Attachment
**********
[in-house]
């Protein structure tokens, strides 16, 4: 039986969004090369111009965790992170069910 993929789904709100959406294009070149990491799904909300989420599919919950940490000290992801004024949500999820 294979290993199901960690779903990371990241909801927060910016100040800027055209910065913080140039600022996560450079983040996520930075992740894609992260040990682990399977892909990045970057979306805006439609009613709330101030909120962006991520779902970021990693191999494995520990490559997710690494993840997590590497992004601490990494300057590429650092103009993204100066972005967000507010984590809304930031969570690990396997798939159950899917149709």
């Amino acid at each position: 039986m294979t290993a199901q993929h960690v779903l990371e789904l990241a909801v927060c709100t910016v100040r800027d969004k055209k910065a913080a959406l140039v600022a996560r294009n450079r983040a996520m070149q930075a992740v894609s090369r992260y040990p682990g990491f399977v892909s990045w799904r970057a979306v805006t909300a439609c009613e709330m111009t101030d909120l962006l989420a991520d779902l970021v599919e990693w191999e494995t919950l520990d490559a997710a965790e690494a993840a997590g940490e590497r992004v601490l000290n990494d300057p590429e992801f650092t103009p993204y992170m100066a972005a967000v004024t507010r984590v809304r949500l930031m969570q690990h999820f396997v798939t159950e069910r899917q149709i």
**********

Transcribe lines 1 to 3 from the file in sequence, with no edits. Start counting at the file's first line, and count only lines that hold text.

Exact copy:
[in-house]
């Protein structure tokens, strides 16, 4: 039986969004090369111009965790992170069910 993929789904709100959406294009070149990491799904909300989420599919919950940490000290992801004024949500999820 294979290993199901960690779903990371990241909801927060910016100040800027055209910065913080140039600022996560450079983040996520930075992740894609992260040990682990399977892909990045970057979306805006439609009613709330101030909120962006991520779902970021990693191999494995520990490559997710690494993840997590590497992004601490990494300057590429650092103009993204100066972005967000507010984590809304930031969570690990396997798939159950899917149709």
């Amino acid at each position: 039986m294979t290993a199901q993929h960690v779903l990371e789904l990241a909801v927060c709100t910016v100040r800027d969004k055209k910065a913080a959406l140039v600022a996560r294009n450079r983040a996520m070149q930075a992740v894609s090369r992260y040990p682990g990491f399977v892909s990045w799904r970057a979306v805006t909300a439609c009613e709330m111009t101030d909120l962006l989420a991520d779902l970021v599919e990693w191999e494995t919950l520990d490559a997710a965790e690494a993840a997590g940490e590497r992004v601490l000290n990494d300057p590429e992801f650092t103009p993204y992170m100066a972005a967000v004024t507010r984590v809304r949500l930031m969570q690990h999820f396997v798939t159950e069910r899917q149709i």